JUST IN: Christie’s out.
ALSO JUST IN: Fiorina suspends campaign.
No time for a witty lede — we’ve got a lot to cover today, so let’s dig right in.
The Smart Take was that all Hillary Clinton had to do to “win” was to lose by fewer than 20 points in a state which is practically Bernie Sanders’ home turf. Yet she failed even that, losing by nearly 22 points. When you look at the numbers beyond those, things actually look worse for Clinton — and maybe for the Democrats in general.
In yesterday’s two-person race, Clinton’s support actually slipped by a percentage point compared to her winning performance in 2008’s three-way race between Herself, Barack Obama, and John Edwards. Her vote total slipped even more. Clinton received 112,404 votes in ’08, but just 93,443 this year (with 97% of districts reporting). That’s a decline of about 17% or so.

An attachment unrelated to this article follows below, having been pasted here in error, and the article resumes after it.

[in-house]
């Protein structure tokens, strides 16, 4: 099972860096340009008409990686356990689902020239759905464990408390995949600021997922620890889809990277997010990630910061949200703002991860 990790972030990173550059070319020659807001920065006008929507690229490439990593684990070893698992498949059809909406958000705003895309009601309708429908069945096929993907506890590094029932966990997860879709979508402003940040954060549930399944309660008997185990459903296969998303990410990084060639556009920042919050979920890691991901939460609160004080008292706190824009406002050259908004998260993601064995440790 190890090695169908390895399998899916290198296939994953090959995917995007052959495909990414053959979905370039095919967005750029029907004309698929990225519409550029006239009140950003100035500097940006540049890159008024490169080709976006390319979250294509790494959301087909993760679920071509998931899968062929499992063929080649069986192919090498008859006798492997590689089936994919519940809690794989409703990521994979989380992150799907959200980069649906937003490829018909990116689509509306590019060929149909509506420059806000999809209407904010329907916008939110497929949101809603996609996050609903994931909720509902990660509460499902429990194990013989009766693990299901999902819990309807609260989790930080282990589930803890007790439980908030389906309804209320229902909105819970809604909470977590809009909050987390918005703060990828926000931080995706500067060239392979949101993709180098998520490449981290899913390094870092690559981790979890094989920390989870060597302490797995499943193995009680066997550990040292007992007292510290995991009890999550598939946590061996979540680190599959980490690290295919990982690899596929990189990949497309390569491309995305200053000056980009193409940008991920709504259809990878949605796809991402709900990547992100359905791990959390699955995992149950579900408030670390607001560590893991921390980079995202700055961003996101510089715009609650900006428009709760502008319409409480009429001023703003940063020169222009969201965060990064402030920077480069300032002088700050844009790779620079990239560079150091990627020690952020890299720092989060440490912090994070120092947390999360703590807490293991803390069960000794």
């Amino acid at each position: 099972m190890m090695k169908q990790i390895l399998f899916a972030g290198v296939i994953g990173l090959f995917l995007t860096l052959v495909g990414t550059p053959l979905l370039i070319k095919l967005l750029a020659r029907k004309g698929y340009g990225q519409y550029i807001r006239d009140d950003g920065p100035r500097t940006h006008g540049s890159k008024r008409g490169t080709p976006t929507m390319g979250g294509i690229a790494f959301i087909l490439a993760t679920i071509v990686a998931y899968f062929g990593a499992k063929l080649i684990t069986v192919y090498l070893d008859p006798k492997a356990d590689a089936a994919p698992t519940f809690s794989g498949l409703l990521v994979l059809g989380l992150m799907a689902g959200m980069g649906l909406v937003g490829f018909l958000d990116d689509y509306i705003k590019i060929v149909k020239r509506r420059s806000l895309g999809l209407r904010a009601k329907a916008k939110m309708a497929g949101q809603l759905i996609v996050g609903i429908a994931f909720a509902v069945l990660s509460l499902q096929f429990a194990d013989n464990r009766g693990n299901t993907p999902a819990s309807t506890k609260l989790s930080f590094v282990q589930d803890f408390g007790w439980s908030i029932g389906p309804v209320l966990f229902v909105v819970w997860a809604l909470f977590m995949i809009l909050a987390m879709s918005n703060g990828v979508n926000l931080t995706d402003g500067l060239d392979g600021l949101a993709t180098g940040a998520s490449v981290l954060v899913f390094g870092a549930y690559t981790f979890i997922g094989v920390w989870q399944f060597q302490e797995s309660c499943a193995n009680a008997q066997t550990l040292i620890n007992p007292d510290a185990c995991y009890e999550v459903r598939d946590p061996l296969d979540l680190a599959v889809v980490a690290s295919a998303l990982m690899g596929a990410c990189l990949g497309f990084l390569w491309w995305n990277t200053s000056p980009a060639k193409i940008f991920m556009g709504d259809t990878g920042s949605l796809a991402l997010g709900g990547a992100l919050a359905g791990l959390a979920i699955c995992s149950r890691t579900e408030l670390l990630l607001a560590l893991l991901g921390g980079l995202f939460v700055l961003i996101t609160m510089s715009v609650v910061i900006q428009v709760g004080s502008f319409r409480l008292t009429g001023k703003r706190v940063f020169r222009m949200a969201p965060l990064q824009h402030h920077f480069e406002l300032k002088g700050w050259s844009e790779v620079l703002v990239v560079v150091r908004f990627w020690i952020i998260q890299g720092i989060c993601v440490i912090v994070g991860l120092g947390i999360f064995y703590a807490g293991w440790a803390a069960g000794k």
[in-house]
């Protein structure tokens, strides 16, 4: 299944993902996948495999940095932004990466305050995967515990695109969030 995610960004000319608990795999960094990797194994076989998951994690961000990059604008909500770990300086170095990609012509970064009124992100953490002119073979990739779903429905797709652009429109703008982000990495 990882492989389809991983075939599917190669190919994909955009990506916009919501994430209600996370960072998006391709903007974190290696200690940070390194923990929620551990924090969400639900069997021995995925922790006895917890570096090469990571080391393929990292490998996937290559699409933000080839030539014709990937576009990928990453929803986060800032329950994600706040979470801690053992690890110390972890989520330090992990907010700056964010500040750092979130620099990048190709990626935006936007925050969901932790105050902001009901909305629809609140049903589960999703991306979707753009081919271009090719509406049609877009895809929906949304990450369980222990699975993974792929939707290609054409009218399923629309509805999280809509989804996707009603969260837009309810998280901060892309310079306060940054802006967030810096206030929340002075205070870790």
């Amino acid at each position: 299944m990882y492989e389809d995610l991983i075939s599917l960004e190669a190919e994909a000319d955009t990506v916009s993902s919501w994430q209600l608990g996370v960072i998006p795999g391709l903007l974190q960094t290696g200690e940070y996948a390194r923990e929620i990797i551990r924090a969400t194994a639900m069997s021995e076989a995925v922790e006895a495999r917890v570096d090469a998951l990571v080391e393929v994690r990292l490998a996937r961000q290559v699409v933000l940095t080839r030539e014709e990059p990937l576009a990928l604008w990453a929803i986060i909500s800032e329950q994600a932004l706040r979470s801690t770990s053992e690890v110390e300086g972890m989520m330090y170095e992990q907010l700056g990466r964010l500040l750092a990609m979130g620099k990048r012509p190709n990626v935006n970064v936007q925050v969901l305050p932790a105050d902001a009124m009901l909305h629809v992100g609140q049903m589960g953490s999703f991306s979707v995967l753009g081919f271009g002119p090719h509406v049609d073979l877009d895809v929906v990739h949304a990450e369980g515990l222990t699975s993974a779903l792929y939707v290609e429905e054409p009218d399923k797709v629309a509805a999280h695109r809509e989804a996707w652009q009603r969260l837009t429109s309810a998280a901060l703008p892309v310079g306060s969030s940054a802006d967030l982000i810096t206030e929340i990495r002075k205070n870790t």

Sanders won with just better than 60% of the vote, and a total of 147,291 votes. The two runners up from ’08, Obama and Edwards, earned between them just 53%, but a combined 153,514 votes. For all of the enthusiasm Sanders supposedly generates among Democrats frustrated with the status quo, he wasn’t much good at actually turning out voters. Neither, I probably don’t need to add, was Clinton.
Most ominous for Clinton is that her campaign manager, Robby Mook, is downplaying the significance of South Carolina — previously considered her firewall state.